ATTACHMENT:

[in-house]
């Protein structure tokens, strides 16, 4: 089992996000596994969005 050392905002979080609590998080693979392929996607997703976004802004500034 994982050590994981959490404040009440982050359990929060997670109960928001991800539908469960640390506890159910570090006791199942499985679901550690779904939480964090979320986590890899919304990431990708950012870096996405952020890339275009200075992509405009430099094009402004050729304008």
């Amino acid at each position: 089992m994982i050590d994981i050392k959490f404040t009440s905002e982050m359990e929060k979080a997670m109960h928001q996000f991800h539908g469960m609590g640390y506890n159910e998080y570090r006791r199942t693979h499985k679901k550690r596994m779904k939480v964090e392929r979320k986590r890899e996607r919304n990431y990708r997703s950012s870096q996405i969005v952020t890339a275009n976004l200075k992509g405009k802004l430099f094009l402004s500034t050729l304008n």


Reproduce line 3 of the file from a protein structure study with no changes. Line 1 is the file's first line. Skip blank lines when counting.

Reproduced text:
């Amino acid at each position: 089992m994982i050590d994981i050392k959490f404040t009440s905002e982050m359990e929060k979080a997670m109960h928001q996000f991800h539908g469960m609590g640390y506890n159910e998080y570090r006791r199942t693979h499985k679901k550690r596994m779904k939480v964090e392929r979320k986590r890899e996607r919304n990431y990708r997703s950012s870096q996405i969005v952020t890339a275009n976004l200075k992509g405009k802004l430099f094009l402004s500034t050729l304008n």